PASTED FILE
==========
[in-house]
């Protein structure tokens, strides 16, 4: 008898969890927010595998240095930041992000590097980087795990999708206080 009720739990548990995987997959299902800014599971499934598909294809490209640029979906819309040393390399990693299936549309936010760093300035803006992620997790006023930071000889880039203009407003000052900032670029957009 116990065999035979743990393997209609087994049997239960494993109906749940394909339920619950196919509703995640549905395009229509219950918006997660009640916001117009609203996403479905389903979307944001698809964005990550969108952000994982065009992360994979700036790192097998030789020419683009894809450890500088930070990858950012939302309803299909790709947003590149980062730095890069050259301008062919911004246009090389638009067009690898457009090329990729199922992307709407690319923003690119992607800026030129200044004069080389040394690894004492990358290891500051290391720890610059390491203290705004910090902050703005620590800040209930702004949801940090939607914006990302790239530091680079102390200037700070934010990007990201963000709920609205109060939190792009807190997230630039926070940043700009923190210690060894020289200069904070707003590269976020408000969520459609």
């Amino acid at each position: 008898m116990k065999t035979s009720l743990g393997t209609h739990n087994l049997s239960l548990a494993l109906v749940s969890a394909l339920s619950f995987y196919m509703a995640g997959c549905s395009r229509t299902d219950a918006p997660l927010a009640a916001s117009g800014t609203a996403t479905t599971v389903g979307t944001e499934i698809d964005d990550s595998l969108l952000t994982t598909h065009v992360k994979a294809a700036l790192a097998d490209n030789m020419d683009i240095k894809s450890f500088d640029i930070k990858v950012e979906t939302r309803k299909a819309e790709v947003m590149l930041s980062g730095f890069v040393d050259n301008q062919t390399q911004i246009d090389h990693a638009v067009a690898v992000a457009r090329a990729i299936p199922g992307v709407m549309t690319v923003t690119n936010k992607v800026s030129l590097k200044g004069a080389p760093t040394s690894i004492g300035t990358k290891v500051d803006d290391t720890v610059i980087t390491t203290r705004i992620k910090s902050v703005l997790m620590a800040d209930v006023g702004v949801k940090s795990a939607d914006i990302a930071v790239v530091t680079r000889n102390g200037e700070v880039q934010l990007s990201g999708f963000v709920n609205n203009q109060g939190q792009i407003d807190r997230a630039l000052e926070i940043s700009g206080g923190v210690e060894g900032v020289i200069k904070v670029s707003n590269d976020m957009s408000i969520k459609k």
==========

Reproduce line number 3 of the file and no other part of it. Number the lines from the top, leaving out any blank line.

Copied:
């Amino acid at each position: 008898m116990k065999t035979s009720l743990g393997t209609h739990n087994l049997s239960l548990a494993l109906v749940s969890a394909l339920s619950f995987y196919m509703a995640g997959c549905s395009r229509t299902d219950a918006p997660l927010a009640a916001s117009g800014t609203a996403t479905t599971v389903g979307t944001e499934i698809d964005d990550s595998l969108l952000t994982t598909h065009v992360k994979a294809a700036l790192a097998d490209n030789m020419d683009i240095k894809s450890f500088d640029i930070k990858v950012e979906t939302r309803k299909a819309e790709v947003m590149l930041s980062g730095f890069v040393d050259n301008q062919t390399q911004i246009d090389h990693a638009v067009a690898v992000a457009r090329a990729i299936p199922g992307v709407m549309t690319v923003t690119n936010k992607v800026s030129l590097k200044g004069a080389p760093t040394s690894i004492g300035t990358k290891v500051d803006d290391t720890v610059i980087t390491t203290r705004i992620k910090s902050v703005l997790m620590a800040d209930v006023g702004v949801k940090s795990a939607d914006i990302a930071v790239v530091t680079r000889n102390g200037e700070v880039q934010l990007s990201g999708f963000v709920n609205n203009q109060g939190q792009i407003d807190r997230a630039l000052e926070i940043s700009g206080g923190v210690e060894g900032v020289i200069k904070v670029s707003n590269d976020m957009s408000i969520k459609k």